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Buffalo Banana Berry

Winner of the First Nightcap Contest held in Main Place Mall last week was the alcohol-free drink the "Buffalo Banana Berry" from T.G.I.Friday's.

The drink, which is made by combining 4 ounces of cranberry juice, 1/2 ounce of lime juice, a scoop of crushed ice, 1/4 of a ripe banana and a scoop of orange sherbet, won first prize for overall showmanship in its preparation.

Two other winners were the Swiss Chalet's "Christmas Icicle" (best taste) and Billy Ogden's "Berry Ogden" (best-looking).

Other participating First Night restaurants will present their special nightcaps during this communitywide alcohol-free New Year's Eve celebration, running from 5 p.m. to midnight at 26 locations around Buffalo.

Ask Beau Fleuve, Bijou Grille, Crash, Flying Tigers, Garvey's, the Juicery, Keystone Kelly's, Melanie Sweets Unlimited, Pettibone's, Saki's and Tram's Little Harlem for their First Night specials.

Community cookbooks

Two interesting new community cookbooks came across our desk recently. One, "Our Favorite Recipes," is composed of recipes from friends of the Food Shuttle, which transports leftover food from restaurants, supermarkets and bakeries to local soup kitchens and shelters. The spiral-bound volume costs $6 and can be purchased from the religious education office at St. Gregory the Great Church, 250 St. Gregory Court, Williamsville, or by calling 632-1925. All proceeds go to this worthy organization.

"Sharing Our Best," a local cookbook compiled by the Cheektowaga Community Chorus, costs $7 and is available in the Cook's Bazaar at AM & A's Walden Galleria store. The sale of this cookbook will raise money for the European tour planned by the chorus next year.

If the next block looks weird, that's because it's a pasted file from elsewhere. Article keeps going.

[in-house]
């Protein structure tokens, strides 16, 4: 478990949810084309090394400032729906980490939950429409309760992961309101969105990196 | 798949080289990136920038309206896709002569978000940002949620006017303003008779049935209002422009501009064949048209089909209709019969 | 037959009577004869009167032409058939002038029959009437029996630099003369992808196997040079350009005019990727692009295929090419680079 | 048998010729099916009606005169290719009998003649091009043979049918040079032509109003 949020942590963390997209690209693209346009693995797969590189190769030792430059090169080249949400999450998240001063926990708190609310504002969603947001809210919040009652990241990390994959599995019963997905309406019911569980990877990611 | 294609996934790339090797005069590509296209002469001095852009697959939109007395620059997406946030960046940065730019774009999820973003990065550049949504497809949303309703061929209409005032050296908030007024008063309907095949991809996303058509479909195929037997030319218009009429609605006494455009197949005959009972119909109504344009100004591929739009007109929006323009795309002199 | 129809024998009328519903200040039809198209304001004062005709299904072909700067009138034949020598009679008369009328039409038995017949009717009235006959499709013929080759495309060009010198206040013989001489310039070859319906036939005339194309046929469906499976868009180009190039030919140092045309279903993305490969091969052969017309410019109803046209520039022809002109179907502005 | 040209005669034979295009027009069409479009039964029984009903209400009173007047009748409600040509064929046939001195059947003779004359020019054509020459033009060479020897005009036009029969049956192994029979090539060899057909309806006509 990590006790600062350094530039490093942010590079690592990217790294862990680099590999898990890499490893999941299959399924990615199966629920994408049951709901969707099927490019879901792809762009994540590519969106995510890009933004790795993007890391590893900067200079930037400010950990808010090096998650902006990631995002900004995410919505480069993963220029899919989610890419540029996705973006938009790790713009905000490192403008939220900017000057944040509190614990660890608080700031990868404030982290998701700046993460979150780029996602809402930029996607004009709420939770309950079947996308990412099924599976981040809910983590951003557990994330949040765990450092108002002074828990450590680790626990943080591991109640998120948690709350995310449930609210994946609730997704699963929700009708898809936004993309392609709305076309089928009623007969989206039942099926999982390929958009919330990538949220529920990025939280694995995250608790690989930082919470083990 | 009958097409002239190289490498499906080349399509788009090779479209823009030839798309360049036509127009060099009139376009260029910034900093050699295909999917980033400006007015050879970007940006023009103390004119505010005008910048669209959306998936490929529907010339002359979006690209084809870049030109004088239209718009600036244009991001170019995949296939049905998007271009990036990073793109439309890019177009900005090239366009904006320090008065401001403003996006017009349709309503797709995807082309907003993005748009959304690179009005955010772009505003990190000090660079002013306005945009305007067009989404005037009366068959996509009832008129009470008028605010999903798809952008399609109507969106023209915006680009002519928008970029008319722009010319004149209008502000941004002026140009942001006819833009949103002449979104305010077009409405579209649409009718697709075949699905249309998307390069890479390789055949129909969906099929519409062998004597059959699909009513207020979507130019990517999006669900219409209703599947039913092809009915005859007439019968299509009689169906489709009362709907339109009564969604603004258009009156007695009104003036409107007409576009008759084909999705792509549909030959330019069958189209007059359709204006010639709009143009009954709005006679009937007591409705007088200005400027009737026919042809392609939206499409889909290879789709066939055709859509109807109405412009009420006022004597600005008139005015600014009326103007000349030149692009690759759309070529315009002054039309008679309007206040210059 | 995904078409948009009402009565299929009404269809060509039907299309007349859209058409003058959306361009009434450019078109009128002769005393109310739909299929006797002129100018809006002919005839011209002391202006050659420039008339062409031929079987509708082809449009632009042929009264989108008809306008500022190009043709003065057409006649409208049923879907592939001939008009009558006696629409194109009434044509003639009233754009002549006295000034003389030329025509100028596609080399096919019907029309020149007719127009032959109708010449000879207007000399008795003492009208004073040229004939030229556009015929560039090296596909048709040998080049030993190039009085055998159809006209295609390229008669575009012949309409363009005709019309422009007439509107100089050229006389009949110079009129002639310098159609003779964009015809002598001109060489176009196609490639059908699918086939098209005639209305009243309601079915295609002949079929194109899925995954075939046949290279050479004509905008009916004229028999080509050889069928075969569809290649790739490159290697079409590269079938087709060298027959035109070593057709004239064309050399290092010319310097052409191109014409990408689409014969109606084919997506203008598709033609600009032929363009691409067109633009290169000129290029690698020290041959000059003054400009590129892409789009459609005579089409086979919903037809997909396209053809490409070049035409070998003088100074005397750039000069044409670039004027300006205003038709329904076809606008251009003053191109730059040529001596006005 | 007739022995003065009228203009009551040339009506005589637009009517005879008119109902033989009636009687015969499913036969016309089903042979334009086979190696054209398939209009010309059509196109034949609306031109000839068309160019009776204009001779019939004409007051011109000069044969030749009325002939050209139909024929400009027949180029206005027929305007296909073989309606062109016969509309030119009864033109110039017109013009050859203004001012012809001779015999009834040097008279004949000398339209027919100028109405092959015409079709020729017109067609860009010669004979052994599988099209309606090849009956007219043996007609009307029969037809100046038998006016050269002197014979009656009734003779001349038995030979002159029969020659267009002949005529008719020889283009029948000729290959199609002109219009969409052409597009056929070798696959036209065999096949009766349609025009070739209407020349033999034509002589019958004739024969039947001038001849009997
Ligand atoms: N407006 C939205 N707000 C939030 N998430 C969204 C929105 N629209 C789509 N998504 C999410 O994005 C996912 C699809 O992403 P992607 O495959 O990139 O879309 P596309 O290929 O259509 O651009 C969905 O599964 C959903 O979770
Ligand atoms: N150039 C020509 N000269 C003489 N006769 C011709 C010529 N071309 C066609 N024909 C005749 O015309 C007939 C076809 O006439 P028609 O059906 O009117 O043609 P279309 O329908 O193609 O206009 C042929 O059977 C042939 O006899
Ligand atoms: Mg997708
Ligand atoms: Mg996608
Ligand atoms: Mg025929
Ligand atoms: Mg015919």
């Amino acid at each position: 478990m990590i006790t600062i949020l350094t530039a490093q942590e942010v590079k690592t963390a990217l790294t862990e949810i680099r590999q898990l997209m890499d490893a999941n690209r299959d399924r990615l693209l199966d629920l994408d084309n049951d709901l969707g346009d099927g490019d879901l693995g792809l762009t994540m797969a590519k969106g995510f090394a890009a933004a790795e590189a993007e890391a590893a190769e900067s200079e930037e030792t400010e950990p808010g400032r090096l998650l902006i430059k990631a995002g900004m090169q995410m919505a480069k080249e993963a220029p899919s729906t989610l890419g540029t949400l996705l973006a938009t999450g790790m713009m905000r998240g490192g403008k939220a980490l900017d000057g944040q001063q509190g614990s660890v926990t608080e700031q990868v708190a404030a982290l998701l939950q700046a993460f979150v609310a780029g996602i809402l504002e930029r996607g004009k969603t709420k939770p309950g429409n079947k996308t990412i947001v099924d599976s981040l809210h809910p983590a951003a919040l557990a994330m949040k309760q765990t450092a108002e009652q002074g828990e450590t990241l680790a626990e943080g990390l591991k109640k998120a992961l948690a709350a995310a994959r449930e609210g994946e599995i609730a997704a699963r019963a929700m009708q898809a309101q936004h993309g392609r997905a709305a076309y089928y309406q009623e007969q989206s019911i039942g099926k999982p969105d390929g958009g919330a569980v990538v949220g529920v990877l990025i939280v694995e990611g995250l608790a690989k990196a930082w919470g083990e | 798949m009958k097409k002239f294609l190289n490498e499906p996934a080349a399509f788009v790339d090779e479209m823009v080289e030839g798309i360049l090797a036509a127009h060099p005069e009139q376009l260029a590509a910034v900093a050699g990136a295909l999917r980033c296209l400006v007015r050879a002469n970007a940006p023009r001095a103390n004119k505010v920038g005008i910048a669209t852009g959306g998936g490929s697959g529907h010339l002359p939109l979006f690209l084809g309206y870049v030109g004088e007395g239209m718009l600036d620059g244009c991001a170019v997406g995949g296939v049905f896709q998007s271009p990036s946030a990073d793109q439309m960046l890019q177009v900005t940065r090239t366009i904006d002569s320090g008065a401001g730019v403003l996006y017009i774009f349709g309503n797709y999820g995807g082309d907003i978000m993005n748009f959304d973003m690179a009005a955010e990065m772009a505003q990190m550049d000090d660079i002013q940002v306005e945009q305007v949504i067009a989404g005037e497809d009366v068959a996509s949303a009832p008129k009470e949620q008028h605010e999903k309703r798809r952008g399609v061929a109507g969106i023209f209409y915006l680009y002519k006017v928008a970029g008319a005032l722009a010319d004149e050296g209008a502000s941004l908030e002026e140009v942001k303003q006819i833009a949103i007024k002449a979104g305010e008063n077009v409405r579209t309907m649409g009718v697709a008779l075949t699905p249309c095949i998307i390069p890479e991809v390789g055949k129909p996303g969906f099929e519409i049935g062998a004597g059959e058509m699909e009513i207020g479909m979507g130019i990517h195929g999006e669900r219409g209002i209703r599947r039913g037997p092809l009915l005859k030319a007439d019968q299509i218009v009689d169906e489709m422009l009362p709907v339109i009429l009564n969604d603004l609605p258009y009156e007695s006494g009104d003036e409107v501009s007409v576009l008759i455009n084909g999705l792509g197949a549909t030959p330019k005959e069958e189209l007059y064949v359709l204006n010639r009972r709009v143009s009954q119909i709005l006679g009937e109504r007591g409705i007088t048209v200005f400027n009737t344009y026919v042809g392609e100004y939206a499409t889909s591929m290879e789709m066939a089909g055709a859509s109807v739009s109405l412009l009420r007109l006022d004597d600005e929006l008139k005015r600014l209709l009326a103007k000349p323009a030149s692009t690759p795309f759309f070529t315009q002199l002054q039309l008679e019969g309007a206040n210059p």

It will keep the group "a-carolin'."

UB recipe contest

Two healthy, pretty dips -- one red and one green -- won a big, beautiful cookbook for Dr. Karen K. Nonan of the Sponsored Program Office at the University at Buffalo.

The university's weekly newspaper, the Reporter, sponsored the holiday recipe contest, judged by yours truly.

The dips are easy to construct and good to keep on hand at holiday time. Serve them with fresh vegetables or crackers.

Red: Combine 1 pound cut-up and roasted red peppers with 2 teaspoons capers, 1 tablespoon plus 2 teaspoons fresh lemon juice, 3 cloves garlic and freshly ground black pepper in the container of a food processor; puree until smooth. Refrigerate.

Green: Place 12 ounces washed, stemmed, drained fresh spinach in the container of a food processor; shred. Add 3 ounces parsley, 2 ounces dill, 1 cup part-skim ricotta, 1/2 cup non-fat yogurt, 2 cloves garlic, 1 teaspoon kosher salt, 4 teaspoons fresh lemon juice; puree. Refrigerate.

Fusion cooking

This will be the "in" culinary style throughout this decade, Los Angeles restaurant guru Hugh Carpenter predicted when he was in town last week.

The author of "Pacific Flavors" and "Chopstix" (Stewart, Tabori & Chang) was consulting at the new downtown restaurant, Saki's.

Fusion cooking is a blend of Asian, Mexican and Southwest flavors with a strong emphasis on fresh ingredients.

And there's no reason Western New Yorkers can't have fun with this cuisine. While he was here, Carpenter took a quick tour of local grocery outlets and easily found the essential ingredients: light and heavy soy sauces, sesame oil, hoisin, plum, oyster and Chinese chili sauces and, if you wish, Thai fish sauce.

Also: ginger, garlic, mint, basil, cilantro and limes.

Want to give your next meatloaf a fusion twist? Carpenter suggests you add a little oyster sauce, chili sauce and grated orange peel to the ground meat. Or construct a marinade from some of the ingredients listed previously and brush the food as it is grilling.

"As a nation, we will become known for this integrated style of cooking in years to come," Carpenter says. "We'll see it not only in restaurants run by hip young chefs, but in the home kitchen."

Fusion cooking produces light, healthy food that people are into now. There will be another reason for its popularity, as Carpenter pointed out:

"After all, there are expected to be 20 million Asians living among us by the year 2000."

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